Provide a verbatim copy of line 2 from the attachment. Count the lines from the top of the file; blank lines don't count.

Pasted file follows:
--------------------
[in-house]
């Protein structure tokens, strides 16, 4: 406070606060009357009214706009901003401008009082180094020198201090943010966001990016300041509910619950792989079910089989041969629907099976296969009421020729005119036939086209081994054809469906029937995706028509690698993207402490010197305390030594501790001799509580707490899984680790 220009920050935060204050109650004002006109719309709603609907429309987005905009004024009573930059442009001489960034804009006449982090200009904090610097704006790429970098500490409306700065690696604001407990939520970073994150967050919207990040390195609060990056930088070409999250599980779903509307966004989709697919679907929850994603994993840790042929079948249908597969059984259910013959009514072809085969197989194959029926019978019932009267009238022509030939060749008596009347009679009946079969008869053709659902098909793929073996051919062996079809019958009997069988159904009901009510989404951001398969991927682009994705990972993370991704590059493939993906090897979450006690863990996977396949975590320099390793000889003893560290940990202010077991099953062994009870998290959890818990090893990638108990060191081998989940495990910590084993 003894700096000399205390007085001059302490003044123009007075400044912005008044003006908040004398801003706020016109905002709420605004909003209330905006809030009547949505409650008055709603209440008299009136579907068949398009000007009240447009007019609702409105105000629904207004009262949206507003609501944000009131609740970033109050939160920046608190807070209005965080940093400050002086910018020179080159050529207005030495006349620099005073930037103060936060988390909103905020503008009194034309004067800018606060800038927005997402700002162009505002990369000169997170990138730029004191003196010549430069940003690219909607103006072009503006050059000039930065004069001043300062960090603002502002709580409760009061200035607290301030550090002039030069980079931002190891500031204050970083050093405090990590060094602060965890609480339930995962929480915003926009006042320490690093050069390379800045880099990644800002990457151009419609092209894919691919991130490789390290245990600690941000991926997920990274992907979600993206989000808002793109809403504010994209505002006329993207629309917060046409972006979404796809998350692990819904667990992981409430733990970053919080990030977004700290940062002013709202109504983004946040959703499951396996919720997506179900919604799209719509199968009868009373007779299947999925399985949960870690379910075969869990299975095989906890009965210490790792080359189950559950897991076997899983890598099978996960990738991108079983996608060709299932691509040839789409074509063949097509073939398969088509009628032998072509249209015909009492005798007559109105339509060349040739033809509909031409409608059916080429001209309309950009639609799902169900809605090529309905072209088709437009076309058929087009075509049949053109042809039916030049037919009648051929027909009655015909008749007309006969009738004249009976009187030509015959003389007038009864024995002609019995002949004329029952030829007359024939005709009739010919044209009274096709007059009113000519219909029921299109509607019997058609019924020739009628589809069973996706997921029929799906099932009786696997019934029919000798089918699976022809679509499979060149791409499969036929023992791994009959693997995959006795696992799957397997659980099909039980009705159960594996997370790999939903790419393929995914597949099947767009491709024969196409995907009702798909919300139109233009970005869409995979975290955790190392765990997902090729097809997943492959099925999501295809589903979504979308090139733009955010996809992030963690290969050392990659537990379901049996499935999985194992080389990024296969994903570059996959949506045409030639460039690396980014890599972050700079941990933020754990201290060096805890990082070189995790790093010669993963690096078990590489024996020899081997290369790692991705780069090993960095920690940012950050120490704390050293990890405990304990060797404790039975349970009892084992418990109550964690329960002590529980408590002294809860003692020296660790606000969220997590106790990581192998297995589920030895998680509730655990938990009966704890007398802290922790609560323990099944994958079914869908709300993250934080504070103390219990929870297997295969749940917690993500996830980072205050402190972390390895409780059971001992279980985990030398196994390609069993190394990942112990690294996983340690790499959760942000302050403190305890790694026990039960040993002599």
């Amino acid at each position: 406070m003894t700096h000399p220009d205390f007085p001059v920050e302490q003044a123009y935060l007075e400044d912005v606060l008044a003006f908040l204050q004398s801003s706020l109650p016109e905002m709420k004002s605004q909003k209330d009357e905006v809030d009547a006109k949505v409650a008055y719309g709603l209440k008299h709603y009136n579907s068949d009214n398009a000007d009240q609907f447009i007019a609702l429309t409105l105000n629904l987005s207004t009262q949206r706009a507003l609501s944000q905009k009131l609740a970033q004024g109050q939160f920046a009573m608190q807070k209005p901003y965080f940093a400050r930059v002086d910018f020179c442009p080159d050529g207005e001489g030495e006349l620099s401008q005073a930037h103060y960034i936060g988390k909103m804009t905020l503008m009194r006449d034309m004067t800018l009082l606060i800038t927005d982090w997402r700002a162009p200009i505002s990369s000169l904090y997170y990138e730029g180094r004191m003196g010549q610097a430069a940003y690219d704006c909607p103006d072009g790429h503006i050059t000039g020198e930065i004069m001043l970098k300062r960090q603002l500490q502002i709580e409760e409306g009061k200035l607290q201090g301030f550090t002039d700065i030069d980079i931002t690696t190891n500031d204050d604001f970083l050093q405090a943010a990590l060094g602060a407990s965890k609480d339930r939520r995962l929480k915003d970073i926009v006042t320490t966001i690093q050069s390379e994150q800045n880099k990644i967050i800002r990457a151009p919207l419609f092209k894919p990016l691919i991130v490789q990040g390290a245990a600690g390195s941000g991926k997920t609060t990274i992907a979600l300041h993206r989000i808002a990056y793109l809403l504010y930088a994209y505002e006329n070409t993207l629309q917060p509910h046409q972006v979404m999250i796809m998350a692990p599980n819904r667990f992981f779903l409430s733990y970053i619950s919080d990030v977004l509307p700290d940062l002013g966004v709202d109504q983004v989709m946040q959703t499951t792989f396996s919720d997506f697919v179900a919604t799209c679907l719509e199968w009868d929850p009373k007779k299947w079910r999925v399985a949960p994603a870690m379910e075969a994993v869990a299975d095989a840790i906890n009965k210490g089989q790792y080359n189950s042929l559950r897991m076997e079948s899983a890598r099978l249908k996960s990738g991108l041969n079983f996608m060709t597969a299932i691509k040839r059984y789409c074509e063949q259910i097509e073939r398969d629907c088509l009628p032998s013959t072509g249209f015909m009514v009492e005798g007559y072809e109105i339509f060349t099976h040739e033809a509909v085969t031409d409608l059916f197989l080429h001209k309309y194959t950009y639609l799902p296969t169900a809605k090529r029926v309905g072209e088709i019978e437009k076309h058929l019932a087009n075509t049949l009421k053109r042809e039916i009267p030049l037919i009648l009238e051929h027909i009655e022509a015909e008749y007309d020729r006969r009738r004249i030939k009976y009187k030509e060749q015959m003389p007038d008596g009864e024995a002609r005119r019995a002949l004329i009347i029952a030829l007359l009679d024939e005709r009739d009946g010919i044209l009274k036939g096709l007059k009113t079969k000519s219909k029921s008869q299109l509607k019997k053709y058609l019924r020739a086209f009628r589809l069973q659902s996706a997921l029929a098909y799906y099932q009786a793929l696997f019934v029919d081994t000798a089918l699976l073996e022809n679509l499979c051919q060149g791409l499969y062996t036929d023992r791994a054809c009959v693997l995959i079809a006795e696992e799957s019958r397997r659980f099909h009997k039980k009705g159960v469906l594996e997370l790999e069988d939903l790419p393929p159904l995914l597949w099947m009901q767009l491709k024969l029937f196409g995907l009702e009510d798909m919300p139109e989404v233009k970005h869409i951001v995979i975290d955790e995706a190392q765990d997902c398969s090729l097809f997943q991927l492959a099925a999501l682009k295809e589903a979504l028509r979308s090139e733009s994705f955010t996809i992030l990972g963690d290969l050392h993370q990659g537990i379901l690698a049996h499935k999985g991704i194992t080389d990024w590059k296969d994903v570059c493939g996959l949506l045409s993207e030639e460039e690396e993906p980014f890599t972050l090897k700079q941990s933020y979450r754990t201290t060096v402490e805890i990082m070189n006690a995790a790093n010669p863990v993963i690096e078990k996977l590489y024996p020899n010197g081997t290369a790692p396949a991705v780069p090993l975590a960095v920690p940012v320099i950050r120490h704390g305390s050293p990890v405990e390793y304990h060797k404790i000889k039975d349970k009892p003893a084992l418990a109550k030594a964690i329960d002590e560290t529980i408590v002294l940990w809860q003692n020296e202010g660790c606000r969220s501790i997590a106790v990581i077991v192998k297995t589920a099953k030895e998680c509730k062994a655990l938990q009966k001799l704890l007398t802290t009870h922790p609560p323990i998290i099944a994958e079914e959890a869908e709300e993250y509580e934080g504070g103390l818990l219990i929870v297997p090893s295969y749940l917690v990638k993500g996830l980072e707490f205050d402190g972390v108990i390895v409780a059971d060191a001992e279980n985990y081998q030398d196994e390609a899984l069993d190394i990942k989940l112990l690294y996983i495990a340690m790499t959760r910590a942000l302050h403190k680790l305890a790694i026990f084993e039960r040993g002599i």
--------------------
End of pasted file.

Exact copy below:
């Protein structure tokens, strides 16, 4: 406070606060009357009214706009901003401008009082180094020198201090943010966001990016300041509910619950792989079910089989041969629907099976296969009421020729005119036939086209081994054809469906029937995706028509690698993207402490010197305390030594501790001799509580707490899984680790 220009920050935060204050109650004002006109719309709603609907429309987005905009004024009573930059442009001489960034804009006449982090200009904090610097704006790429970098500490409306700065690696604001407990939520970073994150967050919207990040390195609060990056930088070409999250599980779903509307966004989709697919679907929850994603994993840790042929079948249908597969059984259910013959009514072809085969197989194959029926019978019932009267009238022509030939060749008596009347009679009946079969008869053709659902098909793929073996051919062996079809019958009997069988159904009901009510989404951001398969991927682009994705990972993370991704590059493939993906090897979450006690863990996977396949975590320099390793000889003893560290940990202010077991099953062994009870998290959890818990090893990638108990060191081998989940495990910590084993 003894700096000399205390007085001059302490003044123009007075400044912005008044003006908040004398801003706020016109905002709420605004909003209330905006809030009547949505409650008055709603209440008299009136579907068949398009000007009240447009007019609702409105105000629904207004009262949206507003609501944000009131609740970033109050939160920046608190807070209005965080940093400050002086910018020179080159050529207005030495006349620099005073930037103060936060988390909103905020503008009194034309004067800018606060800038927005997402700002162009505002990369000169997170990138730029004191003196010549430069940003690219909607103006072009503006050059000039930065004069001043300062960090603002502002709580409760009061200035607290301030550090002039030069980079931002190891500031204050970083050093405090990590060094602060965890609480339930995962929480915003926009006042320490690093050069390379800045880099990644800002990457151009419609092209894919691919991130490789390290245990600690941000991926997920990274992907979600993206989000808002793109809403504010994209505002006329993207629309917060046409972006979404796809998350692990819904667990992981409430733990970053919080990030977004700290940062002013709202109504983004946040959703499951396996919720997506179900919604799209719509199968009868009373007779299947999925399985949960870690379910075969869990299975095989906890009965210490790792080359189950559950897991076997899983890598099978996960990738991108079983996608060709299932691509040839789409074509063949097509073939398969088509009628032998072509249209015909009492005798007559109105339509060349040739033809509909031409409608059916080429001209309309950009639609799902169900809605090529309905072209088709437009076309058929087009075509049949053109042809039916030049037919009648051929027909009655015909008749007309006969009738004249009976009187030509015959003389007038009864024995002609019995002949004329029952030829007359024939005709009739010919044209009274096709007059009113000519219909029921299109509607019997058609019924020739009628589809069973996706997921029929799906099932009786696997019934029919000798089918699976022809679509499979060149791409499969036929023992791994009959693997995959006795696992799957397997659980099909039980009705159960594996997370790999939903790419393929995914597949099947767009491709024969196409995907009702798909919300139109233009970005869409995979975290955790190392765990997902090729097809997943492959099925999501295809589903979504979308090139733009955010996809992030963690290969050392990659537990379901049996499935999985194992080389990024296969994903570059996959949506045409030639460039690396980014890599972050700079941990933020754990201290060096805890990082070189995790790093010669993963690096078990590489024996020899081997290369790692991705780069090993960095920690940012950050120490704390050293990890405990304990060797404790039975349970009892084992418990109550964690329960002590529980408590002294809860003692020296660790606000969220997590106790990581192998297995589920030895998680509730655990938990009966704890007398802290922790609560323990099944994958079914869908709300993250934080504070103390219990929870297997295969749940917690993500996830980072205050402190972390390895409780059971001992279980985990030398196994390609069993190394990942112990690294996983340690790499959760942000302050403190305890790694026990039960040993002599």